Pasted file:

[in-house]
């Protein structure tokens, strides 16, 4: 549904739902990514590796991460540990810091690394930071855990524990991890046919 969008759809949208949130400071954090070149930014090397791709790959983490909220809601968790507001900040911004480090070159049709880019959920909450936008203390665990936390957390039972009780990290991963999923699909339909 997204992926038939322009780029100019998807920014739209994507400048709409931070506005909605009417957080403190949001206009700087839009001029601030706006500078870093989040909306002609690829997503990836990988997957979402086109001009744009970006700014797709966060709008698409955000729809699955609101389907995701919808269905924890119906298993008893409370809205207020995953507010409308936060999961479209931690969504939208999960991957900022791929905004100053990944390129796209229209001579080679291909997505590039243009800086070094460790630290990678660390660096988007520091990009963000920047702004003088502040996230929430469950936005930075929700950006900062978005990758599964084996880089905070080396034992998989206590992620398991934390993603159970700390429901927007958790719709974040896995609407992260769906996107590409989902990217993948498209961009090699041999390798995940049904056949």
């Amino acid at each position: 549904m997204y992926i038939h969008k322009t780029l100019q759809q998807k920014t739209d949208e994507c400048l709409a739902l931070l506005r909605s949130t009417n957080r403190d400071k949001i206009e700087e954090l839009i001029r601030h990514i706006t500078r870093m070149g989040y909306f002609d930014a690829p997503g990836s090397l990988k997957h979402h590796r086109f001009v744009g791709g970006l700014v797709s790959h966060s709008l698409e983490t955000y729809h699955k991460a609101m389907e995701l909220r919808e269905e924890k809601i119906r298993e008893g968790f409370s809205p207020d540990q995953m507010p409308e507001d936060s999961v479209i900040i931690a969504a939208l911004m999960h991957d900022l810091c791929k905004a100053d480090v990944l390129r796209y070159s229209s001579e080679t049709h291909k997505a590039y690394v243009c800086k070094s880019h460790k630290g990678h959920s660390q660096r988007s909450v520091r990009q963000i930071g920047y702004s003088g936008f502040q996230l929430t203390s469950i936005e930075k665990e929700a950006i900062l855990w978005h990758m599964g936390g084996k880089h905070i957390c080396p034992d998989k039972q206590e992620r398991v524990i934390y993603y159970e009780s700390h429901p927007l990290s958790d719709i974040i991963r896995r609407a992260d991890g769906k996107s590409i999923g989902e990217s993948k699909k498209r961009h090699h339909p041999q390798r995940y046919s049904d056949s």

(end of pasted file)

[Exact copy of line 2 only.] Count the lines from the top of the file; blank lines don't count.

């Protein structure tokens, strides 16, 4: 549904739902990514590796991460540990810091690394930071855990524990991890046919 969008759809949208949130400071954090070149930014090397791709790959983490909220809601968790507001900040911004480090070159049709880019959920909450936008203390665990936390957390039972009780990290991963999923699909339909 997204992926038939322009780029100019998807920014739209994507400048709409931070506005909605009417957080403190949001206009700087839009001029601030706006500078870093989040909306002609690829997503990836990988997957979402086109001009744009970006700014797709966060709008698409955000729809699955609101389907995701919808269905924890119906298993008893409370809205207020995953507010409308936060999961479209931690969504939208999960991957900022791929905004100053990944390129796209229209001579080679291909997505590039243009800086070094460790630290990678660390660096988007520091990009963000920047702004003088502040996230929430469950936005930075929700950006900062978005990758599964084996880089905070080396034992998989206590992620398991934390993603159970700390429901927007958790719709974040896995609407992260769906996107590409989902990217993948498209961009090699041999390798995940049904056949």